War of 1812

One thing that amused me when we were studying the states on the East Coast were the number of books I was able to find set during this war, and they all had amusing stories that the “family swore was true.”

It’s an interesting war, not many people remember it, because it didn’t change a whole lot.  It didn’t end because we were such amazing tacticians.  It ended more because some of the causes ended.

Causes:
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1.  Impressement of American soldiers onto British ships.  This also was happening with French, but the British were also causing other problems.

2.  Blockade of American shipping.

3.  British encouraging Natives to attack Americans.

Many of these were the result of the Napoleonic Wars in Europe.
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We fought many battles, both at land and on sea.  At sea the American ships often did better against bigger and better armed forces because the ships were more maneuverable.

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We did end up winning many impressive battles, but it was mostly because Britain was engaged fighting off Napoleon in France.  Come 1815, after Napoleon had been defeated we knew we had to end the war.

A peace treaty was signed and agreed to, basically leaving things as they were before the war started.

2 WEEKS AFTER THE TREATY
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A British fleet came to attack New Orleans, they vastly outnumbered and outgunned the small American army led by General Jackson.

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General Jackson assessed the situation and told the governor he was pardoning Jean Laffitte, a notorious pirate in the area and drafting him for the battle.  Next he armed the freed blacks in the city and they joined the army, and finally he drafted all of the Natives who were not with the British into the army, and gained a miraculous victory.

Shortly afterwards the British general sent him a letter congratulating him on the war they had already won.  Jackson opted to continue to “monitor” the general until they remembered they were not in their own waters.

Well, I have now covered this battle and another post about it (tangentially) all the times I’m planning on covering it.  I wasn’t going to go into such detail again with the kids, but they really like acting out battles.

Our next war to cover in a week or so: The Mexican American War, can you guess who fought in it and when?  True trivia here……..  And the Battle of the Alamo!
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50 State Study: Louisiana

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Louisiana is a fun state to study, we spent a couple of weeks on it and I feel like there is still so much we could have done.

Going clockwise, starting in the top left:

Louisiana state picture

My plan to save the levies- this is one I never blogged about for some reason, but we talked about how New Orleans is below sea level and the devastation from Hurricane Katrina.  Afterwards the kids drew their plans to fix the levies.  For whatever reason Princess decided they really needed to rebuild it with stronger bricks.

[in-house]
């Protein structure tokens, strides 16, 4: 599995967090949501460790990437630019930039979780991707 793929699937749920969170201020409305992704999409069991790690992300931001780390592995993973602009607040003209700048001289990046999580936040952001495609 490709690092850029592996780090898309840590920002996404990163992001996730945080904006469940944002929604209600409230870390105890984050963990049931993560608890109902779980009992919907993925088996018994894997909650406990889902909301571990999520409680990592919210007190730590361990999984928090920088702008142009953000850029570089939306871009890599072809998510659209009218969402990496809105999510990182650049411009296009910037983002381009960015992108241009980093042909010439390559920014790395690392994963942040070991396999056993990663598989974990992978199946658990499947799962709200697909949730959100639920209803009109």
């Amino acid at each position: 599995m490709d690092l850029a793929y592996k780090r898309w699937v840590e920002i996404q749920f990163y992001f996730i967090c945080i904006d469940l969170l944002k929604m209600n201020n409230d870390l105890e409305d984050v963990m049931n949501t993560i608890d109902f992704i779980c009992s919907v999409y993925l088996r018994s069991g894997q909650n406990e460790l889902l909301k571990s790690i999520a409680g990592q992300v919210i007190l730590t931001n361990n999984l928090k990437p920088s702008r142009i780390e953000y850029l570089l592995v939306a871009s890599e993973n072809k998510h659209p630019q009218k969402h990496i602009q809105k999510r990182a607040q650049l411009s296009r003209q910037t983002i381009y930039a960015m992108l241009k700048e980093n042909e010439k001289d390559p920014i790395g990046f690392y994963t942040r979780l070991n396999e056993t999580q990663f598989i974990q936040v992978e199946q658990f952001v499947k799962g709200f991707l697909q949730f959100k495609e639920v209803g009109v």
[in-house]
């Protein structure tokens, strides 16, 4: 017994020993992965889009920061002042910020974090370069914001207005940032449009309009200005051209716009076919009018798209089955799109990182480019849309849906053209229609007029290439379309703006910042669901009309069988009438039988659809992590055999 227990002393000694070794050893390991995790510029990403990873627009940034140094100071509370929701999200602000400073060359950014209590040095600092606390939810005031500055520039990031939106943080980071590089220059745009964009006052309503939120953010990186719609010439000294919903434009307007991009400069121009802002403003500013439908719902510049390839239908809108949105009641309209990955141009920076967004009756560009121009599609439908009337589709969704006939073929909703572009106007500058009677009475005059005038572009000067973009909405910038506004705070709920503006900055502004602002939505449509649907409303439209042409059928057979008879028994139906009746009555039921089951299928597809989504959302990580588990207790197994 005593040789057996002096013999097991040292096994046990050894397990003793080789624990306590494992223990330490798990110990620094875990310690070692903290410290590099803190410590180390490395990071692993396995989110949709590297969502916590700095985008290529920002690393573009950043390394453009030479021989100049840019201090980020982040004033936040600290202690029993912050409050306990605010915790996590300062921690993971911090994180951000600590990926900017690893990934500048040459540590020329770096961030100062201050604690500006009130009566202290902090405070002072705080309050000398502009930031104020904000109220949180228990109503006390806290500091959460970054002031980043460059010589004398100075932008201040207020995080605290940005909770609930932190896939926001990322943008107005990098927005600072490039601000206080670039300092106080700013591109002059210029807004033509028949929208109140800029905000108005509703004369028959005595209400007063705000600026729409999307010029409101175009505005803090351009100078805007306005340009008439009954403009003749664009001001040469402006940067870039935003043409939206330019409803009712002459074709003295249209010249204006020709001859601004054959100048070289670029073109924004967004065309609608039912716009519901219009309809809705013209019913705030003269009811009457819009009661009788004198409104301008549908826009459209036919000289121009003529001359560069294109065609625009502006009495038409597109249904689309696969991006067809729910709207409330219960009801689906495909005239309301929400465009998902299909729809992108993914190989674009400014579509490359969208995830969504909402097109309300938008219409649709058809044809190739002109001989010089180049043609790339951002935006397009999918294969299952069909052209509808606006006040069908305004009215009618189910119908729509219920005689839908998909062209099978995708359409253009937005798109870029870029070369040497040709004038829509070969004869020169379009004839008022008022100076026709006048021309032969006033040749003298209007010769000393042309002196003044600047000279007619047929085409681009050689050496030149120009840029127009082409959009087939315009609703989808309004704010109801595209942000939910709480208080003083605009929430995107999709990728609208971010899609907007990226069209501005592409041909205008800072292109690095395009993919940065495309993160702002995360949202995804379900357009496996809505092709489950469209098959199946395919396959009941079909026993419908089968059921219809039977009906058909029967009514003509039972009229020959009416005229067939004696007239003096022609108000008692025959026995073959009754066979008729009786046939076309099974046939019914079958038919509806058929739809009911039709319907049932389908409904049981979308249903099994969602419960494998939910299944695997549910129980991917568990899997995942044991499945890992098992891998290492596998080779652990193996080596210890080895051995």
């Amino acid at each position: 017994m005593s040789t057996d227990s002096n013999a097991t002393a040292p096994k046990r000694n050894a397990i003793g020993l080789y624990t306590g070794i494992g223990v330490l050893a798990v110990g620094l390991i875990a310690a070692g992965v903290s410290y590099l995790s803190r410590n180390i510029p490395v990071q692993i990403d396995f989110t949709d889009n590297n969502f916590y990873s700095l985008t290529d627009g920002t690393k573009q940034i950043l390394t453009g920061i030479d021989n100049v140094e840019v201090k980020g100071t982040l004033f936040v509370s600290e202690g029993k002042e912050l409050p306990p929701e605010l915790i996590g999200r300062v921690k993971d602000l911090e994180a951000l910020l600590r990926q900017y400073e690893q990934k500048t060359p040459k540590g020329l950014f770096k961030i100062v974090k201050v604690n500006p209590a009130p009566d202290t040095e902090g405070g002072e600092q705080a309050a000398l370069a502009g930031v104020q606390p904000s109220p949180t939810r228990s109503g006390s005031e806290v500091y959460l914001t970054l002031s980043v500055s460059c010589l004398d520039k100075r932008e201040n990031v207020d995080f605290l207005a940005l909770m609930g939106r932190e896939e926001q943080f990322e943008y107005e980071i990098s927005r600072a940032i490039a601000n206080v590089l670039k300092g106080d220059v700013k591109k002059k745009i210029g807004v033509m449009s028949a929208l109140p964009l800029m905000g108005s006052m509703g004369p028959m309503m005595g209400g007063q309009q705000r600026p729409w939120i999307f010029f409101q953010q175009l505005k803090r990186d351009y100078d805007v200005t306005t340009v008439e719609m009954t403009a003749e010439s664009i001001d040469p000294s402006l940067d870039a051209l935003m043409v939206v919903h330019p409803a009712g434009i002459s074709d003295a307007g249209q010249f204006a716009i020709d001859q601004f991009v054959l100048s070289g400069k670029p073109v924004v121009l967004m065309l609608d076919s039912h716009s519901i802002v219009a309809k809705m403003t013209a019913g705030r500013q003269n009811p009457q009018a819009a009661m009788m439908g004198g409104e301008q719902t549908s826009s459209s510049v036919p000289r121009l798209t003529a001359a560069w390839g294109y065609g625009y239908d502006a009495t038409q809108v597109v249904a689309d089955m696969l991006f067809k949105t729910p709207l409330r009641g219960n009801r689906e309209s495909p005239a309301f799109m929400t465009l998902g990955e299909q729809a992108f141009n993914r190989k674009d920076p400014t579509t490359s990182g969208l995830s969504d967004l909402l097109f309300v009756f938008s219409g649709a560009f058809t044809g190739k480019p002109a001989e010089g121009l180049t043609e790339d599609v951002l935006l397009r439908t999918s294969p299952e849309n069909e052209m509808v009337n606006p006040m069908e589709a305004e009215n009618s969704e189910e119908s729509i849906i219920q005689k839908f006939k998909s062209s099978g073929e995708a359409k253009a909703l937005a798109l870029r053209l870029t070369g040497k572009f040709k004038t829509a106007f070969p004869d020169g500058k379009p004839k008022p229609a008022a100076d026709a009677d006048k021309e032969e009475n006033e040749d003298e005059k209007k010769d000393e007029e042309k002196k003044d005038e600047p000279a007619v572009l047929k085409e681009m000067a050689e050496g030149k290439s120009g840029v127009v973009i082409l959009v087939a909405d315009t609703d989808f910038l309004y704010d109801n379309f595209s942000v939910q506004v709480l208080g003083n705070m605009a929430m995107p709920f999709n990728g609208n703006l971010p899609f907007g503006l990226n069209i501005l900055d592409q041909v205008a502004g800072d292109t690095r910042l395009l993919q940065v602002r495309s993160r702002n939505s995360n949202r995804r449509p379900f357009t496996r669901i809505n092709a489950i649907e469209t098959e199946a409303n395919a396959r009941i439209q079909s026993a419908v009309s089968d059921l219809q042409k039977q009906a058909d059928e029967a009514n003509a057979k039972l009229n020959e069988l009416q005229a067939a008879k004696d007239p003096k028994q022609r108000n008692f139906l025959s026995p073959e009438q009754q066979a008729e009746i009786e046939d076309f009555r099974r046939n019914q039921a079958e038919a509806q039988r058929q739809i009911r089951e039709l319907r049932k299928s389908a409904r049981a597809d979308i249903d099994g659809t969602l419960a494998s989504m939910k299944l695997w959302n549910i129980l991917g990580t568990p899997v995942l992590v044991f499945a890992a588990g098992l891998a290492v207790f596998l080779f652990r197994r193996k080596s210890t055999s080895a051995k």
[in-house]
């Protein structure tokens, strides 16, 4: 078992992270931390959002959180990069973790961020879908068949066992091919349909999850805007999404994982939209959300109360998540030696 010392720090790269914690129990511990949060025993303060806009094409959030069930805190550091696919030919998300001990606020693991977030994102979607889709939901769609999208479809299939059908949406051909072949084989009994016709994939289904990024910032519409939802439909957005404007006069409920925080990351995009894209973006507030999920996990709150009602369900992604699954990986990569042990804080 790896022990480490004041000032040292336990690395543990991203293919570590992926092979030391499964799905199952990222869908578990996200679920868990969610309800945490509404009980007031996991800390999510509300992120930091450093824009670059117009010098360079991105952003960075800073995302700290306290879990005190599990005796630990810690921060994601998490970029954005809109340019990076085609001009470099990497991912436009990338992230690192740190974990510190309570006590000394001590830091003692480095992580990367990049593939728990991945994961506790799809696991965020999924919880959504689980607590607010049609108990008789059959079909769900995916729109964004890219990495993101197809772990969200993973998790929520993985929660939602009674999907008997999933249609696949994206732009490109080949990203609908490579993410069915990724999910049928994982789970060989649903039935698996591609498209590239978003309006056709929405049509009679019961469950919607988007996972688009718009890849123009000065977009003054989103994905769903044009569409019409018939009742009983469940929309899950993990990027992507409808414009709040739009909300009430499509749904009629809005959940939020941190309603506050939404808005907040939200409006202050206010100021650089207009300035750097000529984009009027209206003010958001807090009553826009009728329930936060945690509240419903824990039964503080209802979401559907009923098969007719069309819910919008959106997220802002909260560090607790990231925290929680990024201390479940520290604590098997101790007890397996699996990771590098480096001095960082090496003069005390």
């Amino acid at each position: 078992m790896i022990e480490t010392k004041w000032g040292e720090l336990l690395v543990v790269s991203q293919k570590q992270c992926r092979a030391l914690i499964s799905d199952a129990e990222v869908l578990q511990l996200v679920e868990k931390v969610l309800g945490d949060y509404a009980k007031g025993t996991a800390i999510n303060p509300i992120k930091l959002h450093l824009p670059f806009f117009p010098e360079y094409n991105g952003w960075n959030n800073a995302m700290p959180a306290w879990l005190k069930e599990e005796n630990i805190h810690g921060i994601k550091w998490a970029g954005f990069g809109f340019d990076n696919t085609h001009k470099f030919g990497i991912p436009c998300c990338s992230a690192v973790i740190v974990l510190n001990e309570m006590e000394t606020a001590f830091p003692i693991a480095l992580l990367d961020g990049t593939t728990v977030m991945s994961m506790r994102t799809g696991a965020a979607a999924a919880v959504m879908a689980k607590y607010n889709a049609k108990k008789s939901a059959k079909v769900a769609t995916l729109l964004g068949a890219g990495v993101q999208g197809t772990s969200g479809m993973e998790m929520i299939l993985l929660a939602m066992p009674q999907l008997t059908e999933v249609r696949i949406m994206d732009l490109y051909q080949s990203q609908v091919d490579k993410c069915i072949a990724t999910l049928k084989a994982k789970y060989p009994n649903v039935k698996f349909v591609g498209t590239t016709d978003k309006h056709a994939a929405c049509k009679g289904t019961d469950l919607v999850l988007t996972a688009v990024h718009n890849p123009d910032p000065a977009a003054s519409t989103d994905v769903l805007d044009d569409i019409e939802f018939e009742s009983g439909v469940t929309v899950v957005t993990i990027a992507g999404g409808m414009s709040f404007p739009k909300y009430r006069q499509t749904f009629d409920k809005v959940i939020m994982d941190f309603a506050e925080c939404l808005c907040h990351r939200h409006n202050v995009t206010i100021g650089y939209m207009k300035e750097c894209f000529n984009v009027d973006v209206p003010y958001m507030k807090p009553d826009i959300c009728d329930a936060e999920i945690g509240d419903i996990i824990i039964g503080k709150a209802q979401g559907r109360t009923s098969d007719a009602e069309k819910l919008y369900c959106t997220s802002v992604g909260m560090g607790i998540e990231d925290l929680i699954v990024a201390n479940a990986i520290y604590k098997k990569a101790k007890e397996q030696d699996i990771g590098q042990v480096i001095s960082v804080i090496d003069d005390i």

Down in Louisiana– I seriously love Johnette Downing’s books, and this was one of the first ones we read.  We also did a project with Chef Creole, but that has disappeared into the nether

 

Battle for New Orleans- I mentioned this battle and song when we first learned about Andrew Jackson for Tennessee.  This time we talked about it some more and then we drew who they would draft into their army.  My kids were so amused by the crocodiles in the song they all decided to draft crocodiles……

 

Blues invented in Louisiana-Any excuse to play big band and blues music to my kids is always welcome.  My kids are going to grow up with very interesting taste in music (as I’m typing this my playlist changed from “Into the Woods” to “Chicago.”).  They drew all in blues to illustrate what it sounded like.  It led to some fun illustrations.

 

Not shown in the picture because certain 5 year old girls lose things and “forget” to glue them in, I’m not naming any names……..

 

Study of crawdads

Chef Creole from the Johnette Downing books…….

Mardi Gras masks……  This one has disappeared into their rooms, and has been repaired many many times by me.  I might break down and make one out of fabric.

A whale for Jean Laffitte (who will reappear when we get to Texas, apparently he founded Galveston)

 

Okay that last one wouldn’t have fit in her book anyways, but it has been interesting finding bits and pieces around the house………

Louisiana: Jean Laffitte

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Jean Laffite is a real historical figure.  He was a pirate and probably a few other things that sailed mainly out of New Orleans until he got kicked out of there and then he moved to Galveston, where he founded the town.

This story is a cute tall tale about how he saved New Orleans when a whale got stuck in the Mississippi River.

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Well after reading it I decided we’re going to make our own whales.

Here’s what you need: googly eyes, milk cartons, blue paper, glue, paint, and paint brush

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Princess opted to paint hers, so she had the relatively simple job of just putting lots of blue paint all over it.

She really enjoyed doing it this way because we haven’t painted for a while, at least not with tempera paint.

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The boys went with the “decoupage” option and glued and tore to their hearts content.

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We all really enjoyed making our whales, and it was quite the project.  Now I need to scrounge up more milk cartons for any future projects I come up with.